Agriculture is one of Saskatchewan’s largest and most hazardous industries. Incidents occur more often between seeding and harvest, and can cause needless suffering and consequently reduce farm revenues.
On average, 13 people are killed on Saskatchewan farms each year. Of these fatal injuries, 75% involve machinery such as grain trucks, semis, tractors and combines. Most incidents occur in the farm yard and of all serious injuries that happen, 14% involve youth.
(Statistics provided by the Saskatchewan Farm Injury Surveillance Program at the University of Saskatchewan.)
Everyone can do their part to help make Saskatchewan farms safer. Some tips to remember while farming include:
Be sure to replace all guards and shields following maintenance and repairs. A few extra minutes might save your life or a limb.
Watch for overhead lines when moving equipment, augers, bins, and when loading grain trucks and semis.
Ensure employees and others helping on the farm are properly trained.
Change jobs periodically or take a short walk to help you stay focused.
If youth are recruited to help with farming, make sure the activities are age appropriate and the youth are properly trained and supervised.
Responsibilities on the Farm for Employers and Employees
If you are a farmer, you are not exempt from Saskatchewan’s health and safety laws. The Saskatchewan Employment Act (Act) covers the health and safety of both farmers and farm workers, especially where an employer-employee relationship exists.
As a farmer or farm operator who employs farm workers, you must:
Provide a safe working environment for the worker.
Provide orientation to:
Location of first aid supplies
Fire and emergency procedures
Prohibited or restricted areas
Chemical and physical hazards
Ensure that each worker understands and complies with the provisions of the Act and regulations that apply to the work being done.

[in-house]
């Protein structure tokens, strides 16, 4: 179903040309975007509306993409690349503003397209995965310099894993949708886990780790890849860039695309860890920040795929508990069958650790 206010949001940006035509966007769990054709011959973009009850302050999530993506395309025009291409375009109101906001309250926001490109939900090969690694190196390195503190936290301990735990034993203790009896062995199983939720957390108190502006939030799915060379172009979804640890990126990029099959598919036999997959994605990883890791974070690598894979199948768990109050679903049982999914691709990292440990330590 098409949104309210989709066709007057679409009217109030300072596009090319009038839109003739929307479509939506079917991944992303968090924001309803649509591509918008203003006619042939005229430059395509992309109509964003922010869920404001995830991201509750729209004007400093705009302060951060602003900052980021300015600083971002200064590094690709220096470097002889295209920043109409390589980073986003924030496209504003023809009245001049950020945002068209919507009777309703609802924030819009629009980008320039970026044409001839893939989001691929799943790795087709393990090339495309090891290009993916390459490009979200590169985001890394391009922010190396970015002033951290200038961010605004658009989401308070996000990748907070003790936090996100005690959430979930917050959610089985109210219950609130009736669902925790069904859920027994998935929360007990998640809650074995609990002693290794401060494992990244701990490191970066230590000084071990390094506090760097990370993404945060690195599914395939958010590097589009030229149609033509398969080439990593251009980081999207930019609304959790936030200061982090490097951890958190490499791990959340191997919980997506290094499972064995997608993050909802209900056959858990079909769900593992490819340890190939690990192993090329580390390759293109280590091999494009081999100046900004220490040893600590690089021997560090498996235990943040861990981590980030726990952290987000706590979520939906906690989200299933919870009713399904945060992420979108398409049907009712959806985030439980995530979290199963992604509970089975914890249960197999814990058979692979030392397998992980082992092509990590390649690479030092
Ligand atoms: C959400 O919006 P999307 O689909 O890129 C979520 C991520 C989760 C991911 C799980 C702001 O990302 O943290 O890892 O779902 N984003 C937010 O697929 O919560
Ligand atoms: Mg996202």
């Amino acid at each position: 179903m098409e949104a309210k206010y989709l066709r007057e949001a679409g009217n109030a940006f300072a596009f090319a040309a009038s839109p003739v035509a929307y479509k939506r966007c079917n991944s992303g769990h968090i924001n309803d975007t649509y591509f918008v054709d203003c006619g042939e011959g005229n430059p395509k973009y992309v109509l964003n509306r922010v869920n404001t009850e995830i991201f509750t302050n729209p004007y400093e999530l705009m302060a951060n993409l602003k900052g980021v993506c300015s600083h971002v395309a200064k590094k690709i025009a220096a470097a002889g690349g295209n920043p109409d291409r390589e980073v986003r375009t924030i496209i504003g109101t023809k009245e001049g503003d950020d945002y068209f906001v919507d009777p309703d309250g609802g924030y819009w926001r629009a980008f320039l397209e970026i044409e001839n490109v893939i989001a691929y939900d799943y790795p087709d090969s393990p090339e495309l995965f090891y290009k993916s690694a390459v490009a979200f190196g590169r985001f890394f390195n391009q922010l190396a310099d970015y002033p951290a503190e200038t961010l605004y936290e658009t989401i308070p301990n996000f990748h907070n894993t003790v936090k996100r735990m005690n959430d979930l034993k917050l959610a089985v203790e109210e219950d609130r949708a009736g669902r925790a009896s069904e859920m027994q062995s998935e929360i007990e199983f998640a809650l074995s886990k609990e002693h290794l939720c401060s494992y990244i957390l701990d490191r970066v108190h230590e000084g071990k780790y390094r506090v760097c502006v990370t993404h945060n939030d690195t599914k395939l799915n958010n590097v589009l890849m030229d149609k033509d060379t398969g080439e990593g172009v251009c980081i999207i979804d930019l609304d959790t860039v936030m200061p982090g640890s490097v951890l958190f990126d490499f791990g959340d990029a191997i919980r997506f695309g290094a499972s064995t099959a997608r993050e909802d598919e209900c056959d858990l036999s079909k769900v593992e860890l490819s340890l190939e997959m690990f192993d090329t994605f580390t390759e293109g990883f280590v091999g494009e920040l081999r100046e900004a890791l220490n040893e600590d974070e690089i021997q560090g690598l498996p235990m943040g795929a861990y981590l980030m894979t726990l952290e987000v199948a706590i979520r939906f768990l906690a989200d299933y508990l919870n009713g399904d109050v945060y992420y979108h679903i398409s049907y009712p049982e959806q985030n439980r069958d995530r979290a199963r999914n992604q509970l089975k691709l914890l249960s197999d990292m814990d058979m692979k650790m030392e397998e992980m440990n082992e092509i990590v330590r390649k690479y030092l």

Ensure that workers know their rights under the legislation:
The right to know
The right to participate
The right to refuse
Provide hazard information - ensure that the worker understands the potential hazards, and the precautions that must be taken to avoid injury or illness associated with their daily work tasks.
Ensure that training for workers includes:
Knowledge about workplace hazards and any other information needed to keep them safe
An explanation of safe work procedures and a practical demonstration by the worker to show that they have acquired the necessary knowledge and skills
Supervise the worker. This means monitoring the worker's activities to ensure s/he is working safely and being available to assist and answer any questions. Usually more supervision is needed when a worker is undertaking new or hazardous tasks.
Identify who the supervisor is (e.g., If multiple family members are involved in the farming operation, who does the worker answer to?).
Inform the worker of their own responsibility to follow safe work practices, use the safety equipment provided and bring any unsafe condition(s) or equipment to the attention of the employer.